In the HBO documentary, Casting By, the late casting director Marion Dougherty, talks about how it didn’t really matter to her if actors bombed auditions. Or sucked. Or weren’t great all the time.
What mattered is that she saw something in them and knew that eventually there would be a role that would come along to match the essence of that particular person.
She should know as she discovered all kinds of talent from Al Pacino and Jon Voight to Glenn Close and Diane Lane.
All of these varied and different human beings whose careers she helped start certainly are originals. That’s the common denominator. (And also that she always trusted her gut about people.)
And it sort of raises the question . . . What is talent? Does everyone have it? What is “it”?
From a scientific standpoint; yes, we all possess innate, inner talent. We all have vast resources of potential and possibility within us waiting to be uncovered and utilized.
The process for actors (and for all people, really) is about discovering, cultivating, nurturing, harnessing, and finally expressing that talent. And that takes work.
Technique is simply a vehicle for letting your talent be expressed. Emotionally, instinctually, physically.
And talent is simply how you do what you do.
Ultimately, it’s you.
Your approach, your style, your intuition, your physiology, your tendencies, your physicality, your hopes and fears, your blood and guts, your passion and pain. What you bring to a role is unlike anyone else. It doesn’t mean it’s necessarily better – but it is uniquely yours, because of the unique life that you are living. And that’s all you’ve got. Ever. This one life.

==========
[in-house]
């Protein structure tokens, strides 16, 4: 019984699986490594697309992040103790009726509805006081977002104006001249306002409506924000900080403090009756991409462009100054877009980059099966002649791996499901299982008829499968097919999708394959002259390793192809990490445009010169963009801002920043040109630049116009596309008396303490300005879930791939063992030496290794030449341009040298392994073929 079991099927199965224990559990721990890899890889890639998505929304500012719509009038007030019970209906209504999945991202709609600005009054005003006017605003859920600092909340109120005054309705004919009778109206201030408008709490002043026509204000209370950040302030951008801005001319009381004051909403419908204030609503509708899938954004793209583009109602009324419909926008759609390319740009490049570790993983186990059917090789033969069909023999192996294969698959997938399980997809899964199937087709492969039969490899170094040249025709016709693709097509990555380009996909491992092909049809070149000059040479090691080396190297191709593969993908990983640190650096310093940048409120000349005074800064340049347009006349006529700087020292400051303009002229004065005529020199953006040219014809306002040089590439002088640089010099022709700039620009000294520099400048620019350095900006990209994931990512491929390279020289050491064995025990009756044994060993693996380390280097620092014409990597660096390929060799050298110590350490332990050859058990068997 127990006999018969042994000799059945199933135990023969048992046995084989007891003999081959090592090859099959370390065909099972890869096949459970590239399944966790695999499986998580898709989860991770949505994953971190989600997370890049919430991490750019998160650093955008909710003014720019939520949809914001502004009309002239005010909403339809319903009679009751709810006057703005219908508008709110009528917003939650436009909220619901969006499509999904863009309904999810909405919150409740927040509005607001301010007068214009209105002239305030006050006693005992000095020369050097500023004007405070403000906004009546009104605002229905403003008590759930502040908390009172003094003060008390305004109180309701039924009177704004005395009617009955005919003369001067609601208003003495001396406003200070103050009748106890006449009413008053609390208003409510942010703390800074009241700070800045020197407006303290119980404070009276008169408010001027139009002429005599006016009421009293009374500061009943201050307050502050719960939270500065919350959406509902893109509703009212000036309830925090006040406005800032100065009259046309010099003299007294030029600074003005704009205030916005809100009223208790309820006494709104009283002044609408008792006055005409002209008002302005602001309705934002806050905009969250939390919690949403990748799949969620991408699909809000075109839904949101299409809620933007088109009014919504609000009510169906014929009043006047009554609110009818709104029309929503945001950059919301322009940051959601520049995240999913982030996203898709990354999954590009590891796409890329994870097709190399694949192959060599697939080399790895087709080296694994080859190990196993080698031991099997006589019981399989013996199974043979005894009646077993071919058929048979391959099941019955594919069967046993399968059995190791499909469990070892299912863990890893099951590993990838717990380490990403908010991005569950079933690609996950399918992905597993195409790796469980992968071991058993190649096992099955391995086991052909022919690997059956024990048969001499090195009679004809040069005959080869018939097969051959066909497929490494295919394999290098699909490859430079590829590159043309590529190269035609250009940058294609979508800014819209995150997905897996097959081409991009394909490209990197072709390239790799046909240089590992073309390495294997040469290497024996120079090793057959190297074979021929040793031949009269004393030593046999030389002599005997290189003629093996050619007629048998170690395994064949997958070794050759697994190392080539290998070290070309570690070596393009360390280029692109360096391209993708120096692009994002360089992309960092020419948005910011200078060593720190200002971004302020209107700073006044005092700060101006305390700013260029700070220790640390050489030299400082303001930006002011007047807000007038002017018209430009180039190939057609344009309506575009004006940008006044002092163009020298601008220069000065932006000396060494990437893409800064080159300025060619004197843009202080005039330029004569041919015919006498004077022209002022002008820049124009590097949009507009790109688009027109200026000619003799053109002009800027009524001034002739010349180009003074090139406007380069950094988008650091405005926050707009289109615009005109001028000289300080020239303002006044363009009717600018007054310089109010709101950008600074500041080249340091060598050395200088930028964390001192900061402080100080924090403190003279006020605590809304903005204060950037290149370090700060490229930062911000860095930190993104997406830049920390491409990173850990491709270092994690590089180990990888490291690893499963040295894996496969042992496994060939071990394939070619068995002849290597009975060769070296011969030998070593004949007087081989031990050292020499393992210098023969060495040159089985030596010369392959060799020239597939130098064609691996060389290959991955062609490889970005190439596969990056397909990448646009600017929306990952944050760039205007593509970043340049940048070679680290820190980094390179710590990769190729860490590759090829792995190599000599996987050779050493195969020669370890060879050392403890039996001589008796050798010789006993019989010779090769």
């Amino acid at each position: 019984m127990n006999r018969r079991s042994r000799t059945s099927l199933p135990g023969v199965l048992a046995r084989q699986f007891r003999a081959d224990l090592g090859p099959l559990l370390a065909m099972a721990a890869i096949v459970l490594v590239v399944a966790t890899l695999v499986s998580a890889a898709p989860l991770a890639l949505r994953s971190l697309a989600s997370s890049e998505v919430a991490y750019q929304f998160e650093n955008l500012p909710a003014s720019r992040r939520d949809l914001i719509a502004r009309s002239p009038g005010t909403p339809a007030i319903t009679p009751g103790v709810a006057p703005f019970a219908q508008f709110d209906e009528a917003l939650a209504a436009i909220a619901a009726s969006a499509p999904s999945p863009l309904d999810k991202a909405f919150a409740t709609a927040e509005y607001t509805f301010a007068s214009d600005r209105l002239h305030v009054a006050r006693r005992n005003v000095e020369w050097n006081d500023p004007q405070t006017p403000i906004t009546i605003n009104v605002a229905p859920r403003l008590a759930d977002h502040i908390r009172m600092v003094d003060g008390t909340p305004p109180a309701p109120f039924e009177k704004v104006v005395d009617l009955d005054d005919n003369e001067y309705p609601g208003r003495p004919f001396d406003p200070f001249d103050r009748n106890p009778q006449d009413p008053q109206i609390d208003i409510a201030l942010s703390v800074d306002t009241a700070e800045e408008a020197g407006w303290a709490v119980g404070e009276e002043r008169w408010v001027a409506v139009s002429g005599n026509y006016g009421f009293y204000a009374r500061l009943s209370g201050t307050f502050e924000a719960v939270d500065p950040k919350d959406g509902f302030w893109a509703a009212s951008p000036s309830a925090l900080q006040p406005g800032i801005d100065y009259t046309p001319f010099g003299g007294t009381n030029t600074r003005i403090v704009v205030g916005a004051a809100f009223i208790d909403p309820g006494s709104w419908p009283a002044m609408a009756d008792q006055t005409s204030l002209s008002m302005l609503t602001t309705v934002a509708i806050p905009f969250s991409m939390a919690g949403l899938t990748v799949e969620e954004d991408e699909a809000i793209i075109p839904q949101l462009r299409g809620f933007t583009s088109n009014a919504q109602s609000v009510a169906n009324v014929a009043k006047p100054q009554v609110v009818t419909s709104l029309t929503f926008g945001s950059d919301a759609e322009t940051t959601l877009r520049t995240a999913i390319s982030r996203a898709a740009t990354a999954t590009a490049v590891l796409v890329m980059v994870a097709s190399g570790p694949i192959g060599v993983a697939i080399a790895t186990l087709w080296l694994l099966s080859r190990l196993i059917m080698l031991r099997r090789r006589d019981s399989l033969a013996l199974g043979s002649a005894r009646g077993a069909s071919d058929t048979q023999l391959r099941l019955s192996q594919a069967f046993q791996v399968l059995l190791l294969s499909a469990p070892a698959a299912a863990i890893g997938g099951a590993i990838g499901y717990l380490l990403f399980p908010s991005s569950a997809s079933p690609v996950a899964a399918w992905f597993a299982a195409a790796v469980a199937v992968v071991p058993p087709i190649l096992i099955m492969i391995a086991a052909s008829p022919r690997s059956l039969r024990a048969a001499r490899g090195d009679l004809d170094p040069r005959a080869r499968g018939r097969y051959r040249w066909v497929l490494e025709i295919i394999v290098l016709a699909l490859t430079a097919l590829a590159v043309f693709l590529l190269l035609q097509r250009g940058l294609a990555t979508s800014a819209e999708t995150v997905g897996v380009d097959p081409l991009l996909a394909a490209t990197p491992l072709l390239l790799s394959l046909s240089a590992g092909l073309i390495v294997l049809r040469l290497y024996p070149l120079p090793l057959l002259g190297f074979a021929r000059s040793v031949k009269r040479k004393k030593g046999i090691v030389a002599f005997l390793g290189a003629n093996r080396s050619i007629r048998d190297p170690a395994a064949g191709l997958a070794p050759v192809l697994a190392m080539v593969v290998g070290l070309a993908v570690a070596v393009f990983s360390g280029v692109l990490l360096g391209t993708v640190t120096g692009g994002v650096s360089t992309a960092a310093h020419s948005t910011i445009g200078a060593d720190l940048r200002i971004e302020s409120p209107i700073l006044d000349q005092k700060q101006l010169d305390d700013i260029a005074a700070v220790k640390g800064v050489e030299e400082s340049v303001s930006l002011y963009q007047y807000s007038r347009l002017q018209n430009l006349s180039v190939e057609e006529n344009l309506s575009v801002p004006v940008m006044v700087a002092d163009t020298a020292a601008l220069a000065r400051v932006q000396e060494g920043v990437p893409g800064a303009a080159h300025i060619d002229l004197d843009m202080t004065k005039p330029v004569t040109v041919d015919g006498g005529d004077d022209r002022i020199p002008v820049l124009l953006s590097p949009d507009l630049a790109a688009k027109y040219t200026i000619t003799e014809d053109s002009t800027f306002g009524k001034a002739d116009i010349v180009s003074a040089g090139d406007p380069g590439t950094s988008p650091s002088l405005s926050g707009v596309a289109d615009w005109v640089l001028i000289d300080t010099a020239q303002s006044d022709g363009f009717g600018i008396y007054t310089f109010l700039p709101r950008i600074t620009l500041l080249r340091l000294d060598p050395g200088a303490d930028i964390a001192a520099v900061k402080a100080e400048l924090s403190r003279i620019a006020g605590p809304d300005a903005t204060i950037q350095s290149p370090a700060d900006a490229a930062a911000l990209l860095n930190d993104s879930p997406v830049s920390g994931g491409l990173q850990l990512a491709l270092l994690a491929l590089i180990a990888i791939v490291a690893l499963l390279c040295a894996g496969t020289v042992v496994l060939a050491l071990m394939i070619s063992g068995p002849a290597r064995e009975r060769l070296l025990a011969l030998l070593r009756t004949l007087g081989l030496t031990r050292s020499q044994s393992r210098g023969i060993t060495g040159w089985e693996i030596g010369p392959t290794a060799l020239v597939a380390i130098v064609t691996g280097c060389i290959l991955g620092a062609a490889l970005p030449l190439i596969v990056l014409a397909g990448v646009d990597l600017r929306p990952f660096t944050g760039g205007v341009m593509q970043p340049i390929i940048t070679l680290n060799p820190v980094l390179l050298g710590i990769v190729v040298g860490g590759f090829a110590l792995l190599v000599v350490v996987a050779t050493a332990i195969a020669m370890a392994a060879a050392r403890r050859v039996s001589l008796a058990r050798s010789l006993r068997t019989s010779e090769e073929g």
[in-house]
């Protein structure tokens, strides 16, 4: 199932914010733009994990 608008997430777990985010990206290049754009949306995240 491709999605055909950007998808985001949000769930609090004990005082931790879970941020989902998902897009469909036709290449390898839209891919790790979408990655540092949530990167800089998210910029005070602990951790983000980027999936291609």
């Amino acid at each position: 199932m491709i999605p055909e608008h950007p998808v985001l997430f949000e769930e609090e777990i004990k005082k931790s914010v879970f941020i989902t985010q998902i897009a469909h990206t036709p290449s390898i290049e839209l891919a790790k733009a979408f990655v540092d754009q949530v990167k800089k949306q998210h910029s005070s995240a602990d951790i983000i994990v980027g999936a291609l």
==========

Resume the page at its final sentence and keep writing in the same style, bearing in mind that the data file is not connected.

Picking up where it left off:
Talent, then, becomes about unapologetically bringing yourself to the work (and being shown how to do that). And the only way you’re going to do that and get there (besides having great casting directors ultimately see that quality) is by giving yourself permission.
You simply have to stop doing it for other people. For acceptance. For someone to love you. Or get you. Or acknowledge you. Or validate you.
It’s tough because we live in a world where we’re constantly seeking validation through the external: Facebook acknowledgments, twitter mentions, casting callbacks and agency acceptance.
Michael Fassbinder had a watershed moment in his career when he finally decided that he was “good enough”.
He most certainly is.
And so are you.
You’re good enough to get the job and have an agent and be on a show and get paid for your work and have an amazing career.
You’re good enough to lead by example and inspire others and tell your own unique story and trust that people will want to listen.
You’re good enough to stop second-guessing everything or stop doubting yourself continuously or listen to the advice of hundreds of other people or take thousands of different classes feeling like you’re always in search of “something missing”.
You’re good enough to be loved and be happy and have your dreams come true and not always feel like you have to have it all figured out and still be okay with being a continuous work-in-progress.
That’s talent. That’s good enough.
In fact . . . it’s outstanding.